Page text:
August 1933 "Bonnie 'Smiley' spent Saturday and Saturday night at the Bill Hathaway home."

December 7, 1933 Hill Top items (near Pleasant Valley) "Melvin Smylie returned recently from an extended stay in California where he was an eye witness at a murder trial. Melvin says he now knows enough about California law that he believes he will stay away awhile."

January 25, 1934

July 1934 "Mr. and Mrs. Smylie returned recently from a trip to California, whee they had been to attnd their son's wedding"

March 7, 1935 Brand items "Mr. and Mrs. Lee Smylie and sons have recently moved into the neighborhood. They are making their home on the Harry Hutt farm."
April 11, 1935

Lee Franklin Smylie registered for WWII in Stockton, California, born April 8, 1887 at Adams, Nebraska, with Mrs. Alice Smylie at 3141 N 99 Highway, working at American Building Maintainence.

Lee F. Smylie 1887-1973 # 155503170 and Alice E. (Ballard) Smylie 1884-1970 # 155503142 are buried in Lodi, California.
Bonnie G. Smylie married Ruby A. Koch on May 15, 1937, recorded in Phillips County, Colorado.
Ruby was in Logan County, Colorado, Dailey precinct, in 1930, 9, born in Colorado, with brothe William H. 4. Emil is 36, Helen E. 31, both born in Nebraska.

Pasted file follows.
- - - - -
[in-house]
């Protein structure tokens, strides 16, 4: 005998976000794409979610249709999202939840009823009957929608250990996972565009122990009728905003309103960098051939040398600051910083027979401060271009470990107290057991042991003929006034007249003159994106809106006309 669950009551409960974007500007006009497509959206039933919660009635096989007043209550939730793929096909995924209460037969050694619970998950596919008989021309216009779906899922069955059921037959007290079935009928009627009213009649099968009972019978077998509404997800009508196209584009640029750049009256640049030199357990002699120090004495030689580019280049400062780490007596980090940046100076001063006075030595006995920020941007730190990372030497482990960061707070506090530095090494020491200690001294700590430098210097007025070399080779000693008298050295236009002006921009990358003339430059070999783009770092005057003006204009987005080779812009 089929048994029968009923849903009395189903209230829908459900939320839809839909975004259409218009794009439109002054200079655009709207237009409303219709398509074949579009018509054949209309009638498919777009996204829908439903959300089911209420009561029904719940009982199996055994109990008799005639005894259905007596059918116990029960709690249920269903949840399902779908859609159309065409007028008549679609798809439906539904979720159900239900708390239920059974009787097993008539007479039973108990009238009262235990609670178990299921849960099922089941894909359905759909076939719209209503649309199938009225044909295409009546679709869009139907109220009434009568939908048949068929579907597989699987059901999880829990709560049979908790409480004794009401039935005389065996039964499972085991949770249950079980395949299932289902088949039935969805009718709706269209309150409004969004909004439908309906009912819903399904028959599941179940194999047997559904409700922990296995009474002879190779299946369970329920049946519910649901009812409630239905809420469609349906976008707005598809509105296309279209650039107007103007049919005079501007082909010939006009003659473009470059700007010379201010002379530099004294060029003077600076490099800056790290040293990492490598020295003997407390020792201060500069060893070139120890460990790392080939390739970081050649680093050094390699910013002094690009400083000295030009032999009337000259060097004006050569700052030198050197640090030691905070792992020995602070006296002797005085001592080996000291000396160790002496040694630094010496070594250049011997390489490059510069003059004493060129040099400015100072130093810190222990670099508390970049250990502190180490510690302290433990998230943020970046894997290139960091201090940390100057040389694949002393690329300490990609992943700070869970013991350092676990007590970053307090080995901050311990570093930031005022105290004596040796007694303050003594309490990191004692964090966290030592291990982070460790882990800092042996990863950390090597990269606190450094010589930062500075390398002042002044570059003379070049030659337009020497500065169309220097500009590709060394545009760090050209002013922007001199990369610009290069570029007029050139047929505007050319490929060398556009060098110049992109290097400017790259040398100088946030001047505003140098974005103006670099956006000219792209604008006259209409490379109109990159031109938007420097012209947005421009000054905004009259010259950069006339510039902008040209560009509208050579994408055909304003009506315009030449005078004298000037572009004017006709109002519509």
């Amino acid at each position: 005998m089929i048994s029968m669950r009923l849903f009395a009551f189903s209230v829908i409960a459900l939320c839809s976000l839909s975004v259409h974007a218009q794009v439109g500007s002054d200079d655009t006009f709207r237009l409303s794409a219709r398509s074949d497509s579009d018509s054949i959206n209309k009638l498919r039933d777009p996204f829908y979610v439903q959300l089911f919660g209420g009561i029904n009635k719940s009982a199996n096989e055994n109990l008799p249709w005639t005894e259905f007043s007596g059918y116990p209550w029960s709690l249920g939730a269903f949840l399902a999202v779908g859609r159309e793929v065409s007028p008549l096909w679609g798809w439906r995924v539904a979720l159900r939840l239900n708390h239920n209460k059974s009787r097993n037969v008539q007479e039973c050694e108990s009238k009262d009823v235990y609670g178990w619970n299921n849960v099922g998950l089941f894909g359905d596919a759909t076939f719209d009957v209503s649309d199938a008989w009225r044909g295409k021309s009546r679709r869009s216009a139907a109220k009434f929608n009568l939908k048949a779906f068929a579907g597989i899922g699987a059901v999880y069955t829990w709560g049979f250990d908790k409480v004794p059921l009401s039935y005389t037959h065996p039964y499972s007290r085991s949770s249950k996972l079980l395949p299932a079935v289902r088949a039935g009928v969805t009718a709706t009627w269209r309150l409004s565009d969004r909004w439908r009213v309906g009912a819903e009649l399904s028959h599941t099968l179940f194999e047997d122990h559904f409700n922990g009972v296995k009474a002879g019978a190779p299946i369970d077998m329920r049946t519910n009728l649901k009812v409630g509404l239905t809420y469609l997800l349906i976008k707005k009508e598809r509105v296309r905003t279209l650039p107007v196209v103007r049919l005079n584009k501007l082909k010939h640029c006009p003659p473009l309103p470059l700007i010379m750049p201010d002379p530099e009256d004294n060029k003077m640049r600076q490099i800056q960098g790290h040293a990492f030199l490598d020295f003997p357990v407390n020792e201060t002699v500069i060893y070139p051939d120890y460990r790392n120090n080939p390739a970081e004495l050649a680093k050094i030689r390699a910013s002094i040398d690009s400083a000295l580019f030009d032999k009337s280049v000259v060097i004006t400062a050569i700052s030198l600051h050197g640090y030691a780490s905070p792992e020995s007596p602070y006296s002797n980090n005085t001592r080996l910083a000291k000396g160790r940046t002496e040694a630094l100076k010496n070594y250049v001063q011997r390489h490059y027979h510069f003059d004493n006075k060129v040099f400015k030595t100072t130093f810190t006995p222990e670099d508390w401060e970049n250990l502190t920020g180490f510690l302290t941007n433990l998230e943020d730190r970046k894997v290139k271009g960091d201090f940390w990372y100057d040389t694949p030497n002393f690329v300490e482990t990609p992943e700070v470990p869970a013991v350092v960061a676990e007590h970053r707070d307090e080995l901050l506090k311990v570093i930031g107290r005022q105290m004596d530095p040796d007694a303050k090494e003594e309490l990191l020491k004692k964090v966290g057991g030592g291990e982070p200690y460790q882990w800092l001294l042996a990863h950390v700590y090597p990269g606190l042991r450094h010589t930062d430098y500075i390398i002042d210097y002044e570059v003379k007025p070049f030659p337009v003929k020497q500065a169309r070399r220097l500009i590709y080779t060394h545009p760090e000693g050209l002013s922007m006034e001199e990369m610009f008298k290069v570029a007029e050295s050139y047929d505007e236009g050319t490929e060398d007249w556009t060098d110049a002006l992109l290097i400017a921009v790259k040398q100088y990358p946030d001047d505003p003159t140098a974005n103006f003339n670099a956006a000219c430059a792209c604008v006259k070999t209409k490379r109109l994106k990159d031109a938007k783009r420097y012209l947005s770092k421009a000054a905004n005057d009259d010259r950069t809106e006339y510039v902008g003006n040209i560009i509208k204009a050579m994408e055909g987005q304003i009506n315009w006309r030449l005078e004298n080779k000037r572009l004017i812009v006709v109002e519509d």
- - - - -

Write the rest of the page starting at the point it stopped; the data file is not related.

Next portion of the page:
March 16, 1939 - Mr. and Mrs. Bonnie Smylie and baby of Sterling were Sunday dinner guests at the Emil Koch home.

In 1940 Sterling, Bonnie G. Smylie is an auto mechanic, 25, with Ruby A. 19, Jerry G. 1 and Lonnie new born, all born in Colorado. He was in Yuma County in 1 935, she was in Haxtun.

Lonnie Jay Smylie died March 27, 1942 in Fairfield, Solano County, California.
He's buried in Fairfield, # 161027240. There's a Royal William Smylie dying March 9, 1941 buried there, per # 161027303.

One post said "Bonnie married Ruby, not sure of her maiden name, had my grandfather then divorced and married Ellen a few years later."

Rupert Leroy Bigelow was born circa 1921, to Nelson Alenn Bigelow and Auerlia Barker. Rupert married Ruby Adeline Smylie on month day 1945, at age 24 at marriage place, California.

Barthold Henry Frederick Rees was born circa 1912, to Henry F Rees and Margaret E Bowers. Barthold married Ruby Adeline Bigelow on month day 1948, at age 36 at marriage place, California.

Bonnie Glenn Smylie, born January 9, 1915 in Yuma County, died November 21, 2003.

Ruby Adeline Rees married Kenneth F. Bridger in Cassia Idaho in 1959.
In 1979, Ruby Bridger, age 79, married Daniel B. Gillis, age 73 in Ventura County, California.

In 1980 the Haxtun alumni group were looking for Ruby Koch Rees, class of 1936.
Ruby and Daniel B. Gillis divorced in Kern County March 18, 1983.

Ruby Bridger was living in Cypress, California in 1995.
(William Henry Koch, born February 22, 1926, died February 19, 1989 in Ventura County, mother's name Philipsen.)
Their mother Helen Cecelia Phillipsen Koch born Aug 13, 1898 in Nebraska, died Sept 12, 1989 in Ventura COunty.


In 1940 Vallejo, California, Leonard Smylie is 30, born in Kansas, with Lois 26 Iowa. They wee there in 1935, too.
Lois Lucille Smylie was born October 19, 1913 in Corydon Iowa to Calvin V. Holder and Bessie E. Allred, name Smylie in 1937, Chamberlain in 1948, dying October 16, 2000.